Silicone fluid also has excellent water repellency. The degree of water repellency can be represented by water contact angle, which is over 90° for DM-FLUID. An excellent and durable water-repellent coating can be obtained by applying F-9W-9 or DM-FLUID to glass, ceramic, or fiber using a bake-on process. Silicone fluid can also be used to improve the fluidity of powders and prevent coagulation.

Physiological Effects

Generally speaking, silicone fluid is physiologically inert and poses almost no risk to people or animals. Low-viscosity products excepted, DM-FLUID is nearly harmless unless ingested in large quantities. It is thus widely used as an ingredient in cosmetics.


Electrical Properties

The electrical properties of silicone fluid are extremely stable with respect to variations in temperature and frequency. Silicone fluid also withstands dielectric breakdown better than mineral oil. However, as with ordinary insulating oils, moisture absorption affects the electrical insulation properties of silicone fluid, so care must be taken to limit contact with moisture. Steps should be taken to dehydrate silicone fluid before using it as insulating oil in high-voltage transformers.

Resistance to Shear Stress

Silicone fluid has extremely high shear resistance, and it resists shear degradation at high speeds and high loads, meaning it has a long operating life. When synthetic or mineral oils pass through narrow gaps under pressure, shear stress destroys the oil molecules, causing a drop in viscosity. In contrast, with dimethyl silicone fluid of viscosities below 1,000 mm2/s, there is almost no change in viscosity. However, with high-viscosity products there may be an apparent drop in viscosity depending on the shear velocity. Note that this is not due to destruction of the molecules, so the viscosity returns to the initial level when the shear stress is removed. The shear resistance of silicone fluids is over 20 times greater than that of even top-quality petroleum-based oils.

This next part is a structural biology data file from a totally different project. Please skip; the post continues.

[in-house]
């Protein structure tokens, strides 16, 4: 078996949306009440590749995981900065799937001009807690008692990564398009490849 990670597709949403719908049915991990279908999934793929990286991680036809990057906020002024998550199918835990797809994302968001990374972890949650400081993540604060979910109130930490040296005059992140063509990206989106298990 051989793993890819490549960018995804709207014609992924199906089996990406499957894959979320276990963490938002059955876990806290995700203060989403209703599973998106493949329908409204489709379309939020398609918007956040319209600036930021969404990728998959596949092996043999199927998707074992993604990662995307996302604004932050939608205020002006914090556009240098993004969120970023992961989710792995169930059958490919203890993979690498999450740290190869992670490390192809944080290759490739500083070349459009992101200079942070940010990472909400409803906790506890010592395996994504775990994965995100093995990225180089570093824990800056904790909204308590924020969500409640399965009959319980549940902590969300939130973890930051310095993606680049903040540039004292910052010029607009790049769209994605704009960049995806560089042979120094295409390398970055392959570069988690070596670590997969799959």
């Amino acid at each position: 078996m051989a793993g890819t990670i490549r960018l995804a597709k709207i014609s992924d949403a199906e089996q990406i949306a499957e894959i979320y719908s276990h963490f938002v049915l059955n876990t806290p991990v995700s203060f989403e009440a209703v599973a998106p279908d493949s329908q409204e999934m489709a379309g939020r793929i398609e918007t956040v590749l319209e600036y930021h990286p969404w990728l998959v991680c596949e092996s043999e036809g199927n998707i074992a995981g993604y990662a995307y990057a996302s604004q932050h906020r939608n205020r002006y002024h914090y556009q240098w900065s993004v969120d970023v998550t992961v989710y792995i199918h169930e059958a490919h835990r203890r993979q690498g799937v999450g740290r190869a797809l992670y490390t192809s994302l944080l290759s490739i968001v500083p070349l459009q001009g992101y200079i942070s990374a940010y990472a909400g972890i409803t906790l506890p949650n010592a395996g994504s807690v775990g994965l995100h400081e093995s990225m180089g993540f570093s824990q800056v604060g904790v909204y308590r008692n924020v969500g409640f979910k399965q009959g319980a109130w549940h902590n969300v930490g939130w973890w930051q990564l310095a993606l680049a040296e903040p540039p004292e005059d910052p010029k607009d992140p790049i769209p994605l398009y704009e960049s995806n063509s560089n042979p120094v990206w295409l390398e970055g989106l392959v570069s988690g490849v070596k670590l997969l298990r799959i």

Unlike mineral oil, silicone fluid exhibits extremely high compressibility and does not coagulate when pressurized. Silicone fluid has much higher compressibility than petroleum-based insulating oils or synthetic lubricants, and is thus well-suited for use as damper oil.



Silicone fluid is highly soluble in hydrocarbon solvents such as toluene, xylene, ligroin, and mineral spirits as well as in chlorinated hydrocarbons. However, it is insoluble in ethanol, methanol, and water.
*KF-56 is soluble in ethanol.



Although silicone fluid has many advantageous properties (eg. stable viscosity, high- and low-temperature resistance) that make it ideal for use as a lubricant, its poor boundary lubrication properties on steel-steel interfaces limit its use as a lubricant for such applications. However, silicone fluid does provide good lubrication for steel-bronze, steel-aluminum, steel-zinc, and wood-wood interfaces and for various combinations of plastics.

Radiation Resistance

In terms of radiation resistance, methylphenyl silicone fluid is superior to dimethyl silicone fluid, and the stability of radiation resistance increases proportionately with the amount of phenyl groups present in the molecules. Due to this property and its resistance to high and low temperatures, methylphenyl silicone fluid is widely used in the high-temperature parts of radiological equipment.

Page Top
Material Metal Silicone fluid DM-FLUID-50cs
Change in
Change in
Before heated storage - - - - - -
After heating to 150°C for 1,500 hours,
and before metal is inserted
- - - No change 0 ≥1014
Aluminum No change 0 0
Copper Moderate discoloration
Copper (tinned) Moderate discoloration
SUS 27 No change
Iron Moderate discoloration
Iron (cadmium plated) No change
Iron (nickel plated)
Iron (zinc plated)

Testing conditions: immersion for 1,500 hours at 150°C in sealed conditions.

Contact conditions Change in
appearance of
Silicone fluid DM-FLUID-100cs
Change in
change rate
Contact at room temp. No change No change 0
Contact at 70°C
Contact at 100°C
Contact at 150°C

Testing conditions: immersion for 500 hours at room temperature, 70°C, 100°C, and 150°C.

Material Change in plastic Change in silicone fluid
Weight change rate (%) Volume change rate (%) Appearance